Why has the NDAA become the fast lane for essential tech bills?
The Modernizing Government Technology Act is a bipartisan bill designed to solve the pressing problem of upgrading federal IT and commands broad support on Capitol Hill.
So, naturally, it’s now an amendment to the 2018 National Defense Authorization Act, a move that’s become a trend in the passage of recent landmark IT legislation.
Sens. Jerry Moran, R-Kansas, and Tom Udall, D-N.M. — co-sponsors of the Senate version of the tech bill — offered it as an amendment to the annual defense authorization bill this week, attempting to ensure that if the NDAA passes, so does the MGT Act.
The $500 million bill already passed the House twice — once this May and once in 2016, before failing to move in the Senate prior to the end of the previous Congress — and is cited in the president’s proposed fiscal budget for 2018 as central in the White House’s strategy to update agency systems.
So why is it being shepherded in as an add-on to massive defense policy bill?
Because, despite support from Republicans and Democrats, it might be the only way it gets passed.
“Legislation is moving slowly these days and finding a must-pass bill on which to attach common sense reforms is a preferred route even more than usual,” said Robert Shea, a former Office of Management and Budget associate director and current public sector principal at Grant Thornton.
“There’s a lot going on in Congress: tax reform, health care reform, infrastructure,” Shea said. “Those are big-ticket items that are consuming a lot of Congress’ energy. I would say that those things, combined with Congress’ traditional difficulty moving legislation, generally make it more likely that they are going to go that kind of route.”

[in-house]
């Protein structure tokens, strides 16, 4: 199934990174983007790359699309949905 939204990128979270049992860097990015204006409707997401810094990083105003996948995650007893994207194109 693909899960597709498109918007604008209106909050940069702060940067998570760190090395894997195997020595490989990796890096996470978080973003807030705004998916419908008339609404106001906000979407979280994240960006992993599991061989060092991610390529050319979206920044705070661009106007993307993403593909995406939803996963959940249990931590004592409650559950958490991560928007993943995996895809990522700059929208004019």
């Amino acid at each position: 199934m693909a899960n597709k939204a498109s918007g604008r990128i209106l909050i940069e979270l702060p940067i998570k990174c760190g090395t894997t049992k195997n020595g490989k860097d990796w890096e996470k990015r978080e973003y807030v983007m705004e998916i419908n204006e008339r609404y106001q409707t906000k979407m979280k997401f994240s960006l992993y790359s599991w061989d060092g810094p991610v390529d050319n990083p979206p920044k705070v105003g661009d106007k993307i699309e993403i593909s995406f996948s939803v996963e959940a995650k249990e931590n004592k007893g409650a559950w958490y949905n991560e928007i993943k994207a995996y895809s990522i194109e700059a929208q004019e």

The maneuver isn’t new — legislators used it to pass some of the defining technology legislation in recent memory, including the Federal Information Technology Acquisition Reform Act, or FITARA, which was attached to the 2015 NDAA, and the Clinger–Cohen Act of 1996.
Don Kettl, professor at the University of Maryland’s School of Public Policy and a nonresident senior fellow at the Brookings Institution, said the urgency of passing a Pentagon budget makes the NDAA an attractive target for legislators looking to revive stalled bills.
“Must-pass bills become more attractive for lots of different pieces of legislation,” he said. “With the calendar, it creates a kind of regular, predictable car that members of Congress can ride in pushing other pieces of legislation through.”
Despite the popularity of the MGT Act, the original bill stalled in the Senate in 2016 in part because of a Congressional Budget Office ruling that it would cost $9 billion to implement.
House co-sponsors Rep. Will Hurd, R-Texas, and Rep. Gerry Connolly, D-Va., retooled the bill in 2017, trimming costs to $500 million.
The re-introduced bill is the same as its predecessor in that it proposes allowing agencies to put money they have saved with IT into working capital funds, which can be accessed for up to three years, to fund future efforts to modernize their technology. It also calls again for the creation of a centralized fund agencies can tap into for modernization. The latest iteration, however, caps the amount that can go in the centralized fund for year one and year two at $250 million per year,
But despite another successful House vote, MGT has not moved in the Senate.
With a stacked legislative agenda, utilizing the NDAA may be the best way to fast-track a bill lost in the shuffle of Congress. Still, the Senate could limit the number of amendments to the annual defense spending measure through a series of cloture votes, which will require 60 senators supporting the amendment.
Kettl said that despite the high bar the MGT Act must achieve to remain in the NDAA, the support for the legislation should keep it in play.
“This is one where the CBO scores look like they are good and where the need [for this legislation] are enormous,” he said. “And there is actually a connection to defense as well, in addition to other government agencies. It’s not surprising at all that they are using this a vehicle to jump on.”
Reps. Hurd and Connolly were not immediately available for comment.